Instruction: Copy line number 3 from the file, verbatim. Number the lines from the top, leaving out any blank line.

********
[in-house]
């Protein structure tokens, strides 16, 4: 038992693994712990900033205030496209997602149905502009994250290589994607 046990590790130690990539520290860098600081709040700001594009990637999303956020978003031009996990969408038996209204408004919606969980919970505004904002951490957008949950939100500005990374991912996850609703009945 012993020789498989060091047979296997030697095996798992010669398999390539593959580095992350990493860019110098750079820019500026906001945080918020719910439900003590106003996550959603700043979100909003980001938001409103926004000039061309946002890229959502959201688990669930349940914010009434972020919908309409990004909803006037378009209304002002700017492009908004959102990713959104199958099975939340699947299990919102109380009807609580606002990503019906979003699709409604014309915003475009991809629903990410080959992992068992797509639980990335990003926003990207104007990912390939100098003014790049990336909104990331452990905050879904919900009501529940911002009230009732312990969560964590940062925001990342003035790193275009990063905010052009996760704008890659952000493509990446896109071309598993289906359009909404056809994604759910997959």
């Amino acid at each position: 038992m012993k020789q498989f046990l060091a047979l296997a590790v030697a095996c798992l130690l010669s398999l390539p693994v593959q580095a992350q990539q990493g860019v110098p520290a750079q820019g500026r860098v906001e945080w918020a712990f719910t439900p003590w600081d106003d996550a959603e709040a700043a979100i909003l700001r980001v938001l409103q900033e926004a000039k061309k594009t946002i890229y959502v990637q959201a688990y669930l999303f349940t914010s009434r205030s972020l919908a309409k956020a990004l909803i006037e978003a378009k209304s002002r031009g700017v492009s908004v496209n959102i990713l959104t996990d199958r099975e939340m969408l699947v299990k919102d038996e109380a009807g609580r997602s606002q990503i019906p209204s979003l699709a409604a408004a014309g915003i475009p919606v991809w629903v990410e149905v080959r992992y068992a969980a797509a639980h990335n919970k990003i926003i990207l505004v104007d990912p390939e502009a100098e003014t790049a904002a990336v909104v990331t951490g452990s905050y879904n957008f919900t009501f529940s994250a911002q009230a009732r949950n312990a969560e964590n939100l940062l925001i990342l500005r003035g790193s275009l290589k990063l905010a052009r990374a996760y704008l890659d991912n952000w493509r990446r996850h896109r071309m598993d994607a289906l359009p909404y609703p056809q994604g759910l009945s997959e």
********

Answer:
């Amino acid at each position: 038992m012993k020789q498989f046990l060091a047979l296997a590790v030697a095996c798992l130690l010669s398999l390539p693994v593959q580095a992350q990539q990493g860019v110098p520290a750079q820019g500026r860098v906001e945080w918020a712990f719910t439900p003590w600081d106003d996550a959603e709040a700043a979100i909003l700001r980001v938001l409103q900033e926004a000039k061309k594009t946002i890229y959502v990637q959201a688990y669930l999303f349940t914010s009434r205030s972020l919908a309409k956020a990004l909803i006037e978003a378009k209304s002002r031009g700017v492009s908004v496209n959102i990713l959104t996990d199958r099975e939340m969408l699947v299990k919102d038996e109380a009807g609580r997602s606002q990503i019906p209204s979003l699709a409604a408004a014309g915003i475009p919606v991809w629903v990410e149905v080959r992992y068992a969980a797509a639980h990335n919970k990003i926003i990207l505004v104007d990912p390939e502009a100098e003014t790049a904002a990336v909104v990331t951490g452990s905050y879904n957008f919900t009501f529940s994250a911002q009230a009732r949950n312990a969560e964590n939100l940062l925001i990342l500005r003035g790193s275009l290589k990063l905010a052009r990374a996760y704008l890659d991912n952000w493509r990446r996850h896109r071309m598993d994607a289906l359009p909404y609703p056809q994604g759910l009945s997959e």